Earlier this year, Laura Lavigne awoke from a vivid dream about contagious red hearts. In the dream, anyone who received a red heart was filled with a deep sense of peace. The hearts were spreading quickly throughout the world. This vision of something that “went viral” happened before Laura had heard much about COVID-19.
After witnessing abuse of a person with disabilities, Racheal Inegbedion began working to build a more inclusive, compassionate Nigeria. “The need is so great, and sometimes people ask me if I want to give up,” says Racheal. “Of course not! I am resilient. I think about a world of inclusion and I focus on this goal. I am led by empathy. I don’t think about the barriers. Just this beautiful goal and vision for what the world could be.”
The Canary Fund brings the Pollination Project’s model of heartivism and pollination philanthropy to Northeast Wisconsin. Founded in memory of community leader Jim Rivett, The Canary Fund ensures that his heart for service lives on in the work of local activists, dreamers, visionaries, and doers. Canary Fund grantees are early-stage changemakers whose work likely wouldn’t qualify for other institutional funding; grant decisions are made by a participatory team of volunteer advisors who are close to the issues and communities the projects hail from.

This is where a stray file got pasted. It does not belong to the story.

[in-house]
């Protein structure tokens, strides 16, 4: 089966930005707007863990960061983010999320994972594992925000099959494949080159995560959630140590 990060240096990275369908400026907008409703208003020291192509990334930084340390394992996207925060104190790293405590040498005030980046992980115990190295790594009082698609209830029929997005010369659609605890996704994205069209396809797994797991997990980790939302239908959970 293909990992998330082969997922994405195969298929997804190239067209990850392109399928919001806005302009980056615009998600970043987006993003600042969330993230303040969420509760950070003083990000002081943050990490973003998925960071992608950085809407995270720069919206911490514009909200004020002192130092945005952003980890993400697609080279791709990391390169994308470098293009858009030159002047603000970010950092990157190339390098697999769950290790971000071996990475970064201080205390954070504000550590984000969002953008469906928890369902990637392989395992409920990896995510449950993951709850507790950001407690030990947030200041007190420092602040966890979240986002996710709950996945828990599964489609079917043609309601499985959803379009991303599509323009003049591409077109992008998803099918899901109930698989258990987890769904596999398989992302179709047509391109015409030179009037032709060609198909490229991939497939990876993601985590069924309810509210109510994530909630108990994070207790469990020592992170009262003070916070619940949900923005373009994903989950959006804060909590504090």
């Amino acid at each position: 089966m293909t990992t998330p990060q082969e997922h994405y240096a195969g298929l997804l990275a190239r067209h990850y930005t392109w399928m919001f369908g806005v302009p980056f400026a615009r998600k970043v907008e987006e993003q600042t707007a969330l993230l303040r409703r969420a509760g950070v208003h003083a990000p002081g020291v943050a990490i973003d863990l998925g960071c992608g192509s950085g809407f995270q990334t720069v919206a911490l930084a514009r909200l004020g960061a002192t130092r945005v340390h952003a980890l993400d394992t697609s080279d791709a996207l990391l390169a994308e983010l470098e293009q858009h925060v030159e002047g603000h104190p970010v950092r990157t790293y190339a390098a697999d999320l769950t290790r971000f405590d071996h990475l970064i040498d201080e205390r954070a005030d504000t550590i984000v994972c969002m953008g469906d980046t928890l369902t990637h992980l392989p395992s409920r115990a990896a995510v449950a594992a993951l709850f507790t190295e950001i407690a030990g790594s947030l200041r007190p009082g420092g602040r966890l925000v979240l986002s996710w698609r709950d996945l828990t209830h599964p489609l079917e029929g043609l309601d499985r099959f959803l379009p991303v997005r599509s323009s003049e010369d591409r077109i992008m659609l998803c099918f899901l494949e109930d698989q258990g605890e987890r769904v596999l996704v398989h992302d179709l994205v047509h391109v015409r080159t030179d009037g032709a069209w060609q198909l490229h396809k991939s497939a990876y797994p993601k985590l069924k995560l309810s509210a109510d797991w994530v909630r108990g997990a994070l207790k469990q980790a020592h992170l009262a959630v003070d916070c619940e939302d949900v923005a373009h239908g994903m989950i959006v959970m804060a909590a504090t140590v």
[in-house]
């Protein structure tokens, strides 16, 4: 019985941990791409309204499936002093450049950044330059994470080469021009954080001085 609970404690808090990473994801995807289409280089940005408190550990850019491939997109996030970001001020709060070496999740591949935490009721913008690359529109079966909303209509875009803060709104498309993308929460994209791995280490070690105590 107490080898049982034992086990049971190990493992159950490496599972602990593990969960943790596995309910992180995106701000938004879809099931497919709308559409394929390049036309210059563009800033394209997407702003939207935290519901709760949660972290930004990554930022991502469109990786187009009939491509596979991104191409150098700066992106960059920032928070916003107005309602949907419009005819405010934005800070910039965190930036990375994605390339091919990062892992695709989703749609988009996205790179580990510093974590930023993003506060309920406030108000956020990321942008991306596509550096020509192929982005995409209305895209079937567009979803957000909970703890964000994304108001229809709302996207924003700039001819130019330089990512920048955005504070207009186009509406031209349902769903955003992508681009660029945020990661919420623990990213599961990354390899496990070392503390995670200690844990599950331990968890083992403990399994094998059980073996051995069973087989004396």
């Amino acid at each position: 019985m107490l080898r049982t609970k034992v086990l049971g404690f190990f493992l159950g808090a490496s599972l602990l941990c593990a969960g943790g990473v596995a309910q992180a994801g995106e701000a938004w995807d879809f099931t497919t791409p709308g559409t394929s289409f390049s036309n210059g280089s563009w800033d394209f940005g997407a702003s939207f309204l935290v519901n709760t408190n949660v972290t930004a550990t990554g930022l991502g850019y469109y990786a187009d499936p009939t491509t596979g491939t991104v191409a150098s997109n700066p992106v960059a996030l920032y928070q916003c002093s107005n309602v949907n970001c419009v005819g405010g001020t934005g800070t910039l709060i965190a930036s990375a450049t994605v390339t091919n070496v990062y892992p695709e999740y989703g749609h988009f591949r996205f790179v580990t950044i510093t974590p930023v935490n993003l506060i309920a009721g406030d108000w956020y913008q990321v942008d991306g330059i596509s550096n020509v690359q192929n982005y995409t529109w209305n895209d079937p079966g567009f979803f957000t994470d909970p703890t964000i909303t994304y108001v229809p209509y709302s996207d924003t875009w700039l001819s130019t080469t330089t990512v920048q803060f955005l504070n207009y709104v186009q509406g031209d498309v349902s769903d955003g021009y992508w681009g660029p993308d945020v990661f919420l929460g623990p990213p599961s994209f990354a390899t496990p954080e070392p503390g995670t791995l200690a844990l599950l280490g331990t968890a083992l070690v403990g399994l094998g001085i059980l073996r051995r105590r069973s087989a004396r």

For Chimwemwe Chitambala, a chance encounter as a student at the University of Zambia led to “Embrace Her,” a microfinance project that offers loans, financial literacy education, and business support to fruit and vegetable traders in her community.
From Darel Scott's desire to make both nature and the environmental movement more inclusive, Earth in Color was born. Earth in Color started as an art festival on a farm to celebrate people of color and their cultural connections to the natural world. That day under the spring sun—filled with art, food, music, and connection—highlighted the importance of people of color being able to see themselves through this lens of health and sustainability.